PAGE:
PC, post-PC... what next?

PC, post-PC... what next?

Summary: If the post-PC market goes the same way as the PC market and hits the train buffers, where does that leave the tech giants? What market avenues are left to explore?

TOPICS: Hardware

The PC reigned supreme for decades, until it was dethroned by post-PC devices, a process catalyzed by the iPhone and then later the iPad. But there are already indications that the post-PC market has become prematurely saturated, and this could mean problems for tech giants looking to keep the dollars rolling in.

So, if the PC industry has hit the train buffers, and people already have a post-PC device in each hand, what's next?

Games consoles

I could argue that the games console was the original post-PC device. Their long war of attrition has bulldozed the high-profit-margin gaming PC into the sidelines, and now we are seeing established PC players making a beeline for this market.

AMD is particular has carved itself a lucrative market, having secured deals with all the major console players to provide silicon for the next-generation hardware. This deal will bring in millions of dollars for AMD for years to come.

As consoles undergo a metamorphosis from gaming platform to media hub, their importance, as well as their influence and power to shape the future, will increase. I expect that by the time we are ready to replace the Xbox One, PlayStation 4, and Wii U that AMD will be facing stiff completion from chip giant Intel, not to mention newer players such as Nvidia, ARM, and Qualcomm.

Wearable technology

If you listen to the rumors, everyone is working on wearable devices. Spearheading the rumors is Apple with the iWatch, but there are also rumors that Microsoft is working on a wrist-mounted computer.

Then there's Google Glass, a technology that will undoubtedly lead to iGlass, Kindle Glass and a whole range of similar devices. Like a wrist-mounted computer, smart specs aren't a new idea, but as yet no one has turned these comic book devices into a mass-market product.

We might have a smartphone in one hand and a tablet in the other, but we have faces and wrists that are ready to be adorned with technology.

While this is certainly an exciting area, it is almost entirely unproven, with there being no demonstrable market for these types of devices.

But the biggest hurdle I see with wearable technology is that not only does it have to fit in with (or possibly replace) existing devices such as wristwatches and glasses/sunglasses, but it also needs to be fashionable. Looking at many of the consumer electronic devices out there, I'm having a hard time seeing tech companies getting to grips with fashion any time soon.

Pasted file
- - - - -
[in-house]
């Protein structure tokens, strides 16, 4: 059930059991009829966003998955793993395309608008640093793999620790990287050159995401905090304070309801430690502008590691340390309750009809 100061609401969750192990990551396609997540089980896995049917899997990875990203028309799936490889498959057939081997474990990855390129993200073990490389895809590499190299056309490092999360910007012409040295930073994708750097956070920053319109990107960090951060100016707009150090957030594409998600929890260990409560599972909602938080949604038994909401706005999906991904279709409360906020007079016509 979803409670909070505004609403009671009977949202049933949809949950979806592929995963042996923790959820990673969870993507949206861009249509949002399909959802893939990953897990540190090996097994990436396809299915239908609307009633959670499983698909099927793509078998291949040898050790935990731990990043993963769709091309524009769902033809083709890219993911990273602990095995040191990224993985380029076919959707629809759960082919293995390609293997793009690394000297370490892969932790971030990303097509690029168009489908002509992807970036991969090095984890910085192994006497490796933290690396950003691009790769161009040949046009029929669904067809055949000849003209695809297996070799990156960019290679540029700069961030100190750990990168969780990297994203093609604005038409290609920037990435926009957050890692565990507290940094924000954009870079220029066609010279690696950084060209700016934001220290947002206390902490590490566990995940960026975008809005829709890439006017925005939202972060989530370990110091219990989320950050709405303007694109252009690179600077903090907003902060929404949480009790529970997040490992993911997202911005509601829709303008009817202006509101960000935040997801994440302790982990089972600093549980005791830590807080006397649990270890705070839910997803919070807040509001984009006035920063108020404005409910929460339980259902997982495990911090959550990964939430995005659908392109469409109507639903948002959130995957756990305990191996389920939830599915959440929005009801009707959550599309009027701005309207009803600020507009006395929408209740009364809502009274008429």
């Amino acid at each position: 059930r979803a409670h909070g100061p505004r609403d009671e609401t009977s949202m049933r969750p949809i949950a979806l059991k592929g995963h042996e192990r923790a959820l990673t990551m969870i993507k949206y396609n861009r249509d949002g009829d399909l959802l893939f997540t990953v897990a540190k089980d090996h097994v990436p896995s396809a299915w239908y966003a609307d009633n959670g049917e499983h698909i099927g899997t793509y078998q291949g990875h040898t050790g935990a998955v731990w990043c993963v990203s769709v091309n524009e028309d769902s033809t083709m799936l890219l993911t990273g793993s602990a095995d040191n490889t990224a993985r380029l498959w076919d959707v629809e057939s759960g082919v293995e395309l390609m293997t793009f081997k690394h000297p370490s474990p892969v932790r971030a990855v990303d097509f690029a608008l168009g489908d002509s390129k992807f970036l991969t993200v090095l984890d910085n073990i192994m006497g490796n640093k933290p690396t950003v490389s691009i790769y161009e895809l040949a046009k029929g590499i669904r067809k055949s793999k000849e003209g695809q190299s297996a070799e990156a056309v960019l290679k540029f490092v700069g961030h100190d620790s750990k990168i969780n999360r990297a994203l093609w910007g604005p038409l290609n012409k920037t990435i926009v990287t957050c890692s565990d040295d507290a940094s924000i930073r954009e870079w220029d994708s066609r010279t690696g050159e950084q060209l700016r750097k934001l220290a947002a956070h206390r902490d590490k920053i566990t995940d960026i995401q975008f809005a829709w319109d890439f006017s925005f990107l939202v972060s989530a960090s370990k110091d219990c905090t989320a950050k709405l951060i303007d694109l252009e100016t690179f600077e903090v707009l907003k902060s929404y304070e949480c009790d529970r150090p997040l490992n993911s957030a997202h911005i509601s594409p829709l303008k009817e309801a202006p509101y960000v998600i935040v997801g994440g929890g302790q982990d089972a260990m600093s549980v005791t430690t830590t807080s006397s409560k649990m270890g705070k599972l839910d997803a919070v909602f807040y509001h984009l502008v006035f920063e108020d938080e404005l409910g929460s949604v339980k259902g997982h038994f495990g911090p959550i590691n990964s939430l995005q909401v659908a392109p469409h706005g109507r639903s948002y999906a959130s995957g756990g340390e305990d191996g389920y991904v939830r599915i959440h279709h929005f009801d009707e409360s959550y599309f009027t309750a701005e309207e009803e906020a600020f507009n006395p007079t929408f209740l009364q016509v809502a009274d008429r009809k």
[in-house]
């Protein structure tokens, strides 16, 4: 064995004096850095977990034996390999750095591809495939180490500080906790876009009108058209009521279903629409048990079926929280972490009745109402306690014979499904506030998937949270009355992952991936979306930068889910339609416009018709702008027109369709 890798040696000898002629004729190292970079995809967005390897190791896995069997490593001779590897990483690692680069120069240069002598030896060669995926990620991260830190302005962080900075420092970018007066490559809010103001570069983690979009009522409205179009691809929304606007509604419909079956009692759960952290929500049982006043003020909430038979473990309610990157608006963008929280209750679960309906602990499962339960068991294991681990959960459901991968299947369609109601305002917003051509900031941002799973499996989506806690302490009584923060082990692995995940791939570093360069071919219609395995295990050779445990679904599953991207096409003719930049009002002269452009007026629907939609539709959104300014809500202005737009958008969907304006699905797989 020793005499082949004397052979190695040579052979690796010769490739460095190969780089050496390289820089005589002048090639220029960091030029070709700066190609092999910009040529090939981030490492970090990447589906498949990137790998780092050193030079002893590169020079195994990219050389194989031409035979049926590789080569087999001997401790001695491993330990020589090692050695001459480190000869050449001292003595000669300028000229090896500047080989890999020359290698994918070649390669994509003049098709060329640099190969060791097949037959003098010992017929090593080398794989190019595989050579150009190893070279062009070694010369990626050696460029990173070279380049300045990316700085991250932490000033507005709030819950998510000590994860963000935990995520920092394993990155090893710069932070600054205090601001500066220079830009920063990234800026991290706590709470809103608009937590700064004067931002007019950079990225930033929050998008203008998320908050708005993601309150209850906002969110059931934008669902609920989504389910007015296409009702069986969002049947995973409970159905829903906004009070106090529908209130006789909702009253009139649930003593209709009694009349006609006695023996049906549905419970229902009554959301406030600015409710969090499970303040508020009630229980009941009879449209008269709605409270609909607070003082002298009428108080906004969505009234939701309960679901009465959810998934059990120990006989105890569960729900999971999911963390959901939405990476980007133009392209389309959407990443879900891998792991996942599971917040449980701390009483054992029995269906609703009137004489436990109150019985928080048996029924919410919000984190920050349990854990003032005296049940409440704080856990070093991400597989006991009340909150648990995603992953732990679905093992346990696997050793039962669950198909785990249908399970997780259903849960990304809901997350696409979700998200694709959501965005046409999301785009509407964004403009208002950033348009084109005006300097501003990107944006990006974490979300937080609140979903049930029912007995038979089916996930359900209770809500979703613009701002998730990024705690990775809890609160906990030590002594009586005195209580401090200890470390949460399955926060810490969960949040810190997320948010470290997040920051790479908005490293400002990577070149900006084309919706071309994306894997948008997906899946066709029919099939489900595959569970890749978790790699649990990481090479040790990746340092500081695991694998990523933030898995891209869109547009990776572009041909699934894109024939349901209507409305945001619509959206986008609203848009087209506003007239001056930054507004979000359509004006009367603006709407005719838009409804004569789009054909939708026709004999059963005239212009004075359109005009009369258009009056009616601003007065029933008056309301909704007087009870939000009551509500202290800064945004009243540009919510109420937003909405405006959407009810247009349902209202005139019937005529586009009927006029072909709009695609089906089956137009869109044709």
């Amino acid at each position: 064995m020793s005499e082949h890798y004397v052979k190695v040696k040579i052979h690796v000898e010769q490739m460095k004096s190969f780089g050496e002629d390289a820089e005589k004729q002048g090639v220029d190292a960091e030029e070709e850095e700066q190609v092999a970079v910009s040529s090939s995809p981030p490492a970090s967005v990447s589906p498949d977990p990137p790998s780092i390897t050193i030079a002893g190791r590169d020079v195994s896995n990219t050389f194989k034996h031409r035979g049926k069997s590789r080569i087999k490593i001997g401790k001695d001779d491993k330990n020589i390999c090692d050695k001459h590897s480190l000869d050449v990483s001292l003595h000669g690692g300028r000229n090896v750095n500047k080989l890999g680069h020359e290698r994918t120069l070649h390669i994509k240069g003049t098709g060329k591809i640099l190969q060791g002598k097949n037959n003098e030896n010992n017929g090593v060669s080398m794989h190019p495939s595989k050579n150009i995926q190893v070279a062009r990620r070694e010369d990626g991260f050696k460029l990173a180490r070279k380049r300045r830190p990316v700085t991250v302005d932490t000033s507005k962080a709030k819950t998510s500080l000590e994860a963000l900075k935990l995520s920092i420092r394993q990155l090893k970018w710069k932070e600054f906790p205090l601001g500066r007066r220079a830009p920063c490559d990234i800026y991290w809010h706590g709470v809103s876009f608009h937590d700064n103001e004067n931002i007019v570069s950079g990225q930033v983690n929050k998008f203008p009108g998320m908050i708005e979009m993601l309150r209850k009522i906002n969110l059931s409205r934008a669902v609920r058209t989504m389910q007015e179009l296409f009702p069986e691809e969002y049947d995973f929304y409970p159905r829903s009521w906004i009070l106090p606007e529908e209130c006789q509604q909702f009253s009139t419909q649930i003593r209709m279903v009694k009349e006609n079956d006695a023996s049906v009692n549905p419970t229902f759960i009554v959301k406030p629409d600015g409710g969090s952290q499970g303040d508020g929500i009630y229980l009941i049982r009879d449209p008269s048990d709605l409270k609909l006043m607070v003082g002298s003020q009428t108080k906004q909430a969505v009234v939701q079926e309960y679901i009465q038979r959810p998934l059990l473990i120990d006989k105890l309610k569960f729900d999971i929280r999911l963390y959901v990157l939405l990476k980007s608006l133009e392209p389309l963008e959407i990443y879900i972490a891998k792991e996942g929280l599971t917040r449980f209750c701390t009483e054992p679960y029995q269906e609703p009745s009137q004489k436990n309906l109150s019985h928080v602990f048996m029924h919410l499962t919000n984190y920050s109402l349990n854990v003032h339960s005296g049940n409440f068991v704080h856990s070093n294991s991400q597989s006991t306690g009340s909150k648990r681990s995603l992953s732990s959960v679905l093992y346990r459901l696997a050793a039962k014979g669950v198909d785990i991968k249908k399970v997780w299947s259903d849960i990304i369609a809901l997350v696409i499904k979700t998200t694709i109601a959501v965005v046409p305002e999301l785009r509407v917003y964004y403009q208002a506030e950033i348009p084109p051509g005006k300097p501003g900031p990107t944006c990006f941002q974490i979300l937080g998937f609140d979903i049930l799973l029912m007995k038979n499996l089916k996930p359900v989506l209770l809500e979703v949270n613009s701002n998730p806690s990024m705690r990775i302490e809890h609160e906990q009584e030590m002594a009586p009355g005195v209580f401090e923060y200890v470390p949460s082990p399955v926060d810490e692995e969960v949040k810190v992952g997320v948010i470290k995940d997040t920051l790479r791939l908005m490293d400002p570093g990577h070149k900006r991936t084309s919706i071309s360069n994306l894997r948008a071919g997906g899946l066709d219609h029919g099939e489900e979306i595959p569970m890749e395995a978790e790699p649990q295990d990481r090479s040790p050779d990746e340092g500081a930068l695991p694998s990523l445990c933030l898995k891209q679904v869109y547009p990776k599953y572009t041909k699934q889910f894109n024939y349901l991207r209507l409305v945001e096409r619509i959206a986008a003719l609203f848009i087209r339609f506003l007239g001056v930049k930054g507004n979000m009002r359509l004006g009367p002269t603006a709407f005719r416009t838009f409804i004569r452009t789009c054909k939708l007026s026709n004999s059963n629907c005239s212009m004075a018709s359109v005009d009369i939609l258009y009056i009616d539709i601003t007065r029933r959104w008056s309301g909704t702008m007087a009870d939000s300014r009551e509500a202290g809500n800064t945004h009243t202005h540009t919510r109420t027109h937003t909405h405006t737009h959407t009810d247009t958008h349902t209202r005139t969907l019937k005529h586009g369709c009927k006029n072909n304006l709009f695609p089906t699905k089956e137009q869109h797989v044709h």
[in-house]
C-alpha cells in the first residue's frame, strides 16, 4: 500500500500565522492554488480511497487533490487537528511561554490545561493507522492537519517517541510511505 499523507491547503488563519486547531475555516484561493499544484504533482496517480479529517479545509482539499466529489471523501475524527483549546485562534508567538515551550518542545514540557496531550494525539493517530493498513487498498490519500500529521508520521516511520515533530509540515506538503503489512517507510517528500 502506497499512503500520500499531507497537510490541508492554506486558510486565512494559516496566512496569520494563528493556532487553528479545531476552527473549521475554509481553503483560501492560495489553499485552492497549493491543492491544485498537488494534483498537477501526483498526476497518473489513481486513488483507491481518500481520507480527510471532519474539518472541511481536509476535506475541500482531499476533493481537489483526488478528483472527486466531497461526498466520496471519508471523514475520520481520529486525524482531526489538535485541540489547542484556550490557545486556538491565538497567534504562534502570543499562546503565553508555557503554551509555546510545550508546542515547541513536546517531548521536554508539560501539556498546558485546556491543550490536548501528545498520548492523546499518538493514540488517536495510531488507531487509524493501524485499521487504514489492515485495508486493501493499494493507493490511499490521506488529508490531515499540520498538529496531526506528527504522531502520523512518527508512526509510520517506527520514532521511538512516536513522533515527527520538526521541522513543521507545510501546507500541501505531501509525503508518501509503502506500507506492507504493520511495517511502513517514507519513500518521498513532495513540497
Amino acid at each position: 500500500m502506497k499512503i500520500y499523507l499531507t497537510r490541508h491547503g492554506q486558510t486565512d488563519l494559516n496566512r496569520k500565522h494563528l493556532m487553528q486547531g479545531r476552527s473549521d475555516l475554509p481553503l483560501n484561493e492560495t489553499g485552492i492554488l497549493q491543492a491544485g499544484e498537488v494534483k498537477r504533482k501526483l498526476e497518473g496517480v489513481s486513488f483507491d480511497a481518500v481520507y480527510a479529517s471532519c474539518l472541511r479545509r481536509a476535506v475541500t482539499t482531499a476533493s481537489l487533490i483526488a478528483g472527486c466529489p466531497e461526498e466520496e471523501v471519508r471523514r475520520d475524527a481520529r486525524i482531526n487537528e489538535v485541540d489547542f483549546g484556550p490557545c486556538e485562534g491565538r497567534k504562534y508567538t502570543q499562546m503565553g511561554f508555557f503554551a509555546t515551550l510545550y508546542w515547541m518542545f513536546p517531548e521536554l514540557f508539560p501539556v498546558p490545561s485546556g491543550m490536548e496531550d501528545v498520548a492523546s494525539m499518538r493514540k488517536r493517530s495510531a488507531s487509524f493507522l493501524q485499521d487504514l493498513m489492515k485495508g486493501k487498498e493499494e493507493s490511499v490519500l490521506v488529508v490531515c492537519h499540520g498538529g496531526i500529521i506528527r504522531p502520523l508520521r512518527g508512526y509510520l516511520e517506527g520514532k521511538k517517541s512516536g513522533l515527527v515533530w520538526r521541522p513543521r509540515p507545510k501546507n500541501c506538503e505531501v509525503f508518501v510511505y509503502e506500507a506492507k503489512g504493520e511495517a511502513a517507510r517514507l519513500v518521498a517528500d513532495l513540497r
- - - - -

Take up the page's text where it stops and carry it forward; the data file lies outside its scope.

Home entertainment

TVs and other home entertainment devices are still a big business, despite established players such as Sony not being able to make the sort of money from them that they once were able to.  But what's to stop a big tech name – Apple, Microsoft, Intel – from breaking into this arena, and using its power to make the supply chain tighter and more efficient?

There's been long-term speculation from analysts and pundits that Apple is secretly working on a TV, but as yet nothing concrete has come out of Cupertino. Similarly, 'smart' TV from the likes of Google have fallen flat of their faces.

While there's no doubt that the living room is a space that the big tech names would like to get a better foothold in – games consoles only appeal to certain market segments – it's also tricky in that it is well-established and the upgrade cycle is much shorter than what tech companies are used to. While people keep a smartphone or tablet for between one to three years, TVs and stereo systems can have a live space of five to ten years, or more.


Web-based services have changed pretty much every aspect of out lives, from how we communicate, buy stuff, find directions, collaborate of document, back up out data, and lots more.

There's hardly an aspect of out daily lives that hasn't been affected by this shift, and there's money out there for companies who can capture eyeballs.

Companies such as Microsoft, Apple, and Google have, over the years, built a whole range of online services, and leveraging their respective operating systems to bring new users to these services, and hopefully lock them into using them for the foreseeable future.


With cars transitioning from gasoline to electric, and with dashboards looking more like cockpits, there are certainly gaps in the market for tech companies to make an entry.

That said, car makers have decades of experience, know-how, and patents (the automotive industry ranks third in patent generation, behind telecommunications and tech), and so they are unlikely to just hand over this market to tech companies.

I think what's more likely with cars is that we will see tech firms form allegiances with car makers to get their tech – more than likely proprietary tech – into automobiles. We're seeing the beginning of this with the likes of Apple, and I'd expect other firms will try to follow suit.